about San Jose, and capturing its transition on canvas
published in San Jose News, April 16 1980
By Wes Peyton
If you want to know a place, that is if you want to fix the feel and
the smell and the look of it down deep in your bones, find yourself
an artist. Little of importance escapes the artist’s eye (or heart),
which is why art often is better history than history.
In the months that we’ve been exchanging our personal views of
where we live, I’ve found a couple of artists. More accurately,
they’ve found me, and it’s been rewarding.
First, there was Anthony Quartuccio, who spent half a century growing
up here and who shared some of his favorite memories of the past –
an apricot drying yard, the old red brick City Hall, Lick Observatory
Comes now Janet Kruskamp, a practitioner without
peer of what today’s critics are pleased to call romantic
realism. (When I was a kid, it was called representational art,
and the critics snubbed it as photo-realism. I always thought
they were fools.)
Janet Kruskamp is no Sunday painter. She held her first one-woman
show at age 11 (in Burbank), and her work is found in collections
both here and in Europe. The Kruskamps, Janet, husband Hardy,
sons Charles and Steven and daughter Jennifer, moved to Los Gatos
a dozen years ago. Janet set to painting the country roads, the
orchards, the fruitstands, barns and old trucks – so many
scenes similar to yet different from the San Fernando Valley where
she and Hardy grew up.
Her major project, though, and one on which she and the family
spent eight summers, was a 30,000-mile criss-crossing exploration
of the United States. That produced her Bicentennial collection,
“An Artist in Search of America.” Yet in those eight
years she never stopped painting the home scenes, too –
and contrasting them with her memories of the San Fernando Valley.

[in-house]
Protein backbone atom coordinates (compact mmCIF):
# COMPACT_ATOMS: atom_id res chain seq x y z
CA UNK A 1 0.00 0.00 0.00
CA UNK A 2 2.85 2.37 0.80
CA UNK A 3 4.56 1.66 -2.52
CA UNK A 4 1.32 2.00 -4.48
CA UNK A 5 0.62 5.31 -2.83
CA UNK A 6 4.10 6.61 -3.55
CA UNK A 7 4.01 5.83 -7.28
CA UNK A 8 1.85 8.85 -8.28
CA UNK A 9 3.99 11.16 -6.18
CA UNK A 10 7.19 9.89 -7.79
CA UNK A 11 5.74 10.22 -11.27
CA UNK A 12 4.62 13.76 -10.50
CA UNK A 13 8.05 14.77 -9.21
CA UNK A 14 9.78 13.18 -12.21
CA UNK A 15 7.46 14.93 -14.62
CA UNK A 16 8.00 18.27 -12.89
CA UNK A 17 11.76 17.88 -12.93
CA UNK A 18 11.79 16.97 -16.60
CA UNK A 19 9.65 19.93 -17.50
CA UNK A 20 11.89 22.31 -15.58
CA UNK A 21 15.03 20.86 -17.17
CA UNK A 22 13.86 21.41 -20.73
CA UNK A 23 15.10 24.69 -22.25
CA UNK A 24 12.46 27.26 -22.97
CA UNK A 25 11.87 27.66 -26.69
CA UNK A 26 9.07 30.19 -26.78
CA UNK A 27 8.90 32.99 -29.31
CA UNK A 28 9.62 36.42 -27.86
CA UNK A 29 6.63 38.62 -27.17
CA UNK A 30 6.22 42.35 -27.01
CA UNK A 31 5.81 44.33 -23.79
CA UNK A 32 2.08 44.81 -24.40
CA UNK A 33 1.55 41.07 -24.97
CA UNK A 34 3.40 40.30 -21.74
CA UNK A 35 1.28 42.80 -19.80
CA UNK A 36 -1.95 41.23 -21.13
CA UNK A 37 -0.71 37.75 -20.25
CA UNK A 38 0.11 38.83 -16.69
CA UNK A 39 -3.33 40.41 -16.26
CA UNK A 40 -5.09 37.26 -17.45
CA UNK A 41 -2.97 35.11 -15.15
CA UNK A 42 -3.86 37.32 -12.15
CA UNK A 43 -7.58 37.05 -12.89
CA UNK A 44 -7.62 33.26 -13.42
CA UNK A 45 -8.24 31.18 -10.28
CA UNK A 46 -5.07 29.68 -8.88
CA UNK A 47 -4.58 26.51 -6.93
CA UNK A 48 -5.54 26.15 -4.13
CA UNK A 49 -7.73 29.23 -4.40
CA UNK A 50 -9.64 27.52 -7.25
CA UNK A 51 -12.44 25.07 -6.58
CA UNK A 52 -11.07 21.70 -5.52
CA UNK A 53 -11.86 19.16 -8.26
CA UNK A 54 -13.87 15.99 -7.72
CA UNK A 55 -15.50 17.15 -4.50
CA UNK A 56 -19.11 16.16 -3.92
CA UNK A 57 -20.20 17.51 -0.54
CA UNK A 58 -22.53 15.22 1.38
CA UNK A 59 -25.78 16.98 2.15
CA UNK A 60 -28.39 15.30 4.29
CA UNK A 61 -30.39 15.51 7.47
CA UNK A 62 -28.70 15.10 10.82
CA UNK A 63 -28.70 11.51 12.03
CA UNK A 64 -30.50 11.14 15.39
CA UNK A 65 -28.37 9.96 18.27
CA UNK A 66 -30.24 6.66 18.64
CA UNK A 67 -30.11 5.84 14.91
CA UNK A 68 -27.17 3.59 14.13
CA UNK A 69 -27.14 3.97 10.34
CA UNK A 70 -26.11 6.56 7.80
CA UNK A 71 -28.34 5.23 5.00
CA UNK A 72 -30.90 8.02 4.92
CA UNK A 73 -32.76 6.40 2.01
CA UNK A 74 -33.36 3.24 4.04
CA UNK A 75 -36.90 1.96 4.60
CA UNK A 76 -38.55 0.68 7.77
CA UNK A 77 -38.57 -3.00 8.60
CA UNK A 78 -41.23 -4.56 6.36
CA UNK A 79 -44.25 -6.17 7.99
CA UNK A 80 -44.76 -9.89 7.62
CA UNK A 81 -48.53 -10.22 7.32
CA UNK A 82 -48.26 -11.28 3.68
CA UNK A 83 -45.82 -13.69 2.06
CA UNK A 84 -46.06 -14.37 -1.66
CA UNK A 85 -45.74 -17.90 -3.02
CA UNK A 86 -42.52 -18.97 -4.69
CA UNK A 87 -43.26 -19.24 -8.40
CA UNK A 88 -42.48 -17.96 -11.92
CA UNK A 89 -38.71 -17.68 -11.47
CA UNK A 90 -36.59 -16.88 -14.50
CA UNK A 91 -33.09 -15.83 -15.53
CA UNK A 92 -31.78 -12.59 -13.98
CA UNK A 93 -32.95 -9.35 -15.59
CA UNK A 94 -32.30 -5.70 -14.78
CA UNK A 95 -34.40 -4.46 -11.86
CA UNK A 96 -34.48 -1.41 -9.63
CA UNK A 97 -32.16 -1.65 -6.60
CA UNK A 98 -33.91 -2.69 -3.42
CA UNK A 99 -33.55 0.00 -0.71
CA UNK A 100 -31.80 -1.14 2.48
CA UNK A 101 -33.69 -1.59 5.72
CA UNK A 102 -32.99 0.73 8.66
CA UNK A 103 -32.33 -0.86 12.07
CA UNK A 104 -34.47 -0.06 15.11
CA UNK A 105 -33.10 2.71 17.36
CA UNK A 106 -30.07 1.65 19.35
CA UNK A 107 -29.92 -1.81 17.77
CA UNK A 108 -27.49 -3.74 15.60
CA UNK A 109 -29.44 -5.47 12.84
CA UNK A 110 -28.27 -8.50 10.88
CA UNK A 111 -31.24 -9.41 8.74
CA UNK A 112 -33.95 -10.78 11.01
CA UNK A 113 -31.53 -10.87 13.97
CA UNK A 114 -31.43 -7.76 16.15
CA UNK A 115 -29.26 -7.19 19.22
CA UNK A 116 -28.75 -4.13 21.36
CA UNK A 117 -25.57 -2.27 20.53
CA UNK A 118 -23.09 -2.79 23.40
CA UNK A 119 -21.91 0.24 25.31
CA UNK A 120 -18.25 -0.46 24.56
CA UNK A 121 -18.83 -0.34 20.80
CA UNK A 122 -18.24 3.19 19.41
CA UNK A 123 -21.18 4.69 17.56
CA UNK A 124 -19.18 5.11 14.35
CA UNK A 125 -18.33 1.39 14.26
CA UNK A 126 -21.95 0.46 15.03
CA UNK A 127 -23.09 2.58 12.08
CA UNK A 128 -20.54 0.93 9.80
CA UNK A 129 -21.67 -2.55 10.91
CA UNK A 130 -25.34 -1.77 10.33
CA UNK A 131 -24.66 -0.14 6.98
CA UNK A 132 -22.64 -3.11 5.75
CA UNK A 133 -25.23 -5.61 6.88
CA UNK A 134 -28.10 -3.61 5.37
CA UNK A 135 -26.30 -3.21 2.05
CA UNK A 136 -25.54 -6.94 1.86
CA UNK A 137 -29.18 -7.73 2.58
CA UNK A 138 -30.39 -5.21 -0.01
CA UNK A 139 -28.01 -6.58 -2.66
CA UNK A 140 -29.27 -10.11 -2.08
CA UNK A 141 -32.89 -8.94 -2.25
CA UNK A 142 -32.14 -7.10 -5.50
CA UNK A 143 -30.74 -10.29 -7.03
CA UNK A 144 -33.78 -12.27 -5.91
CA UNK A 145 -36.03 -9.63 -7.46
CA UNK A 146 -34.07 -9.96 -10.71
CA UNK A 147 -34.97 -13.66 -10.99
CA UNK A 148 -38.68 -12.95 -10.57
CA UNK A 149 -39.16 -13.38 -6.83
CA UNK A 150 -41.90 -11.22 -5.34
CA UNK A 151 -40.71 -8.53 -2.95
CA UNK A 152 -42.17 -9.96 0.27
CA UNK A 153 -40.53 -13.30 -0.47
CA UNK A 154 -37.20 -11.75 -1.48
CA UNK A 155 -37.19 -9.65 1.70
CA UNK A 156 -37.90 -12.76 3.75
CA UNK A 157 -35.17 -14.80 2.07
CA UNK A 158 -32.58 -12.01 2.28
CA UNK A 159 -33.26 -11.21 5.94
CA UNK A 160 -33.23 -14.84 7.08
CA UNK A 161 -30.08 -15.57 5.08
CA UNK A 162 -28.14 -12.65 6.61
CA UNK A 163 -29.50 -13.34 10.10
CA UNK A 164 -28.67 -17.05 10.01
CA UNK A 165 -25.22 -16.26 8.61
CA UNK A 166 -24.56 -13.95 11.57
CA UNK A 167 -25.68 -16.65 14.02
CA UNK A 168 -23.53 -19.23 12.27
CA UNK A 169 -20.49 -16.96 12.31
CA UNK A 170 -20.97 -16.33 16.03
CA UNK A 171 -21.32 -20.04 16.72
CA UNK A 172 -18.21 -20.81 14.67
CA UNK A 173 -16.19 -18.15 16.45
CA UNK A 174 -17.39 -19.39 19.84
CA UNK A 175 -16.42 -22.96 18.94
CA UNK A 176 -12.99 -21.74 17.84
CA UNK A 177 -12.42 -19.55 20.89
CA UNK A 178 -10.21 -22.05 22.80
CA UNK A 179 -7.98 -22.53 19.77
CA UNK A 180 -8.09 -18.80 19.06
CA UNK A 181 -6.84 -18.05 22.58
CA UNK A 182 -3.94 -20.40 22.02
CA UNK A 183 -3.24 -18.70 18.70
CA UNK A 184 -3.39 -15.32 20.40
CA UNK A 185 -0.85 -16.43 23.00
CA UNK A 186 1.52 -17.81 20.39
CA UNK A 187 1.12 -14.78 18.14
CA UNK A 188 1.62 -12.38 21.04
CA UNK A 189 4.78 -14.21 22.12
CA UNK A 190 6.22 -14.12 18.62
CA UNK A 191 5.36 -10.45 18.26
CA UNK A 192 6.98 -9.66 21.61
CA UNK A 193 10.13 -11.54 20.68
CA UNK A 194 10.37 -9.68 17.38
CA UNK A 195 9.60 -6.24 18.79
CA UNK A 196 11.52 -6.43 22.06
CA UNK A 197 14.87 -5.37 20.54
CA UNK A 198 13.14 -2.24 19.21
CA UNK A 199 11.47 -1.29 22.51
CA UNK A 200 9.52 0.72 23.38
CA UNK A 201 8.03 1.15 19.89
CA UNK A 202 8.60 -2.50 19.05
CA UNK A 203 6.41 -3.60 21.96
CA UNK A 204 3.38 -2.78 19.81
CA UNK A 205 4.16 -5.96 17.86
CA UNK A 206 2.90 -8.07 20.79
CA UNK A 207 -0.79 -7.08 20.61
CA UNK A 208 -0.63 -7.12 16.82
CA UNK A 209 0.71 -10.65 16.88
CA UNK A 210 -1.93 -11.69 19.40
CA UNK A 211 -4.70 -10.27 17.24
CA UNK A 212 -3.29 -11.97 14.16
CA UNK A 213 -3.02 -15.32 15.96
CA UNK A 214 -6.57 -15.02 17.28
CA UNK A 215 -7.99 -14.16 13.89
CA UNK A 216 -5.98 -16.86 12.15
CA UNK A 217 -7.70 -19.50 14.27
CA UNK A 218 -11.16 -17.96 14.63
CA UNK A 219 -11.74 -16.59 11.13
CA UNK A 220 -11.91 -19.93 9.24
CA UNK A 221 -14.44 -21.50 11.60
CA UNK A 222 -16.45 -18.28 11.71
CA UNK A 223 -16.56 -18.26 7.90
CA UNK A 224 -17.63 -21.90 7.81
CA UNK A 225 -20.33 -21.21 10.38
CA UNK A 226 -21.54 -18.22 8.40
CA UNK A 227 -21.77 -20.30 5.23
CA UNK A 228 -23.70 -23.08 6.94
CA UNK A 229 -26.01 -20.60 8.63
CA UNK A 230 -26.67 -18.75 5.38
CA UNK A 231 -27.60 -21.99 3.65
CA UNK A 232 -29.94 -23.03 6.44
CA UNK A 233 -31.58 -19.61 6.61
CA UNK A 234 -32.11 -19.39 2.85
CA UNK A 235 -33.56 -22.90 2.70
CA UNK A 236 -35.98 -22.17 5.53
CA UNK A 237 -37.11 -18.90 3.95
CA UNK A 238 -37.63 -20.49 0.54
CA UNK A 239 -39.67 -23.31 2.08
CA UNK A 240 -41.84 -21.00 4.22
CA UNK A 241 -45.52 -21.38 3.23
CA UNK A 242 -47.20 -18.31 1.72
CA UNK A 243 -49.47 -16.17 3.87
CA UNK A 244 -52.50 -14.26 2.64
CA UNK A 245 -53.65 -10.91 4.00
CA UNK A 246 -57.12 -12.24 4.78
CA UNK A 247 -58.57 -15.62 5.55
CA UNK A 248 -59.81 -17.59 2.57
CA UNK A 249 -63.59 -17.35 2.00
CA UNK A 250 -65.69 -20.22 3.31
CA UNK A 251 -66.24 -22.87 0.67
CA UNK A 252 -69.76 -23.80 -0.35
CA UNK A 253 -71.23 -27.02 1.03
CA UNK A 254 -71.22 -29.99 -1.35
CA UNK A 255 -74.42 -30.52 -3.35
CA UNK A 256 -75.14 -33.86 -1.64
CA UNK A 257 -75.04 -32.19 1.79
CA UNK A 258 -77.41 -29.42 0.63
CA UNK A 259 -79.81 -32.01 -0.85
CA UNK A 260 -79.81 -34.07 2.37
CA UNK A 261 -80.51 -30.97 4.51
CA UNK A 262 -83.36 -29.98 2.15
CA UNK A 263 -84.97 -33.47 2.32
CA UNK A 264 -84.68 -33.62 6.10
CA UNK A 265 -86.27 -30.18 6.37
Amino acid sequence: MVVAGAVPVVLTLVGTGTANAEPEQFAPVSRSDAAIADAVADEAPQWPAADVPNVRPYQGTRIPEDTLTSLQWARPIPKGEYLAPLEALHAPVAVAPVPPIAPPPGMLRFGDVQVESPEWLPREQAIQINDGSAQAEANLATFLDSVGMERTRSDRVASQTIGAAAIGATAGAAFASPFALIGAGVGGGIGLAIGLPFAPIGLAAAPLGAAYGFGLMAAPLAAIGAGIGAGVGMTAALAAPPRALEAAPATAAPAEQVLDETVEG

Then, two years ago, the similarity struck home. Both valleys
were being changed, irrevocably, by growth. She determined to
capture our transition on canvas, and later this year her new
collection, entitled aptly enough “Transition,” opens
in the San Jose Museum of Art.
How does Janet Kruskamp, artist, feel about all this?
“It’s sad to see the old buildings being torn down,”
she said the other day, “downtown shop owners leaving for
the huge shopping centers. Beautiful old buildings are now just
empty shells, havens for winos to sleep in. The older inner city
dwellers have to walk farther now than they did in the past to
find a neighborhood store, if they can find one at all.
“I try to retain a certain detachment, as
a professional artist (and amateur historian.) I tell myself I
choose this subject or that for its good composition or its interesting
effect of light and shadow, but after two years of searching out
and painting San Jose, I find I can’t hide my true feelings
in my paintings. What a fraud I am.
“I can’t remain detached and objective about this
collection of art at all. I don’t choose my subjects solely
for their artistic values. I have discovered that I really do
care, personally, about the future of San Jose. I care about its
history. I don’t want to see all of it covered up with new
growth. I care about the inner city and the people who live there.
“I care about the poignant contrasts of this transition –
the freeways strung like ancient Stonehenges across the town, the new
high-rise office building reflected in the dirty windowpane of the empty
store across the street, the pawnshop in the shadow of the multi-story
bank. These are the symbols of change, and I want to capture them so
that we’ll know how it was, how we were, later.
“That’s what artists do,
you know. We record a specific time, place and event for future
generations. Our pictures are time capsules, and I want mine to
capture a city rebuilding itself on the ashes and broken mortar
of the past century.
“Like a once-beautiful woman, San Jose is undergoing a
facelift. The transition can sometimes be painful and even unattractive
at first, but when her wounds heal, San Jose is going to present
the world with a shining new countenance, one that will endure
well into the 21st century.”
Yes Janet, you do wear your heart on your sleeve – and
on your canvases. Keep it there, girl; I like what I see.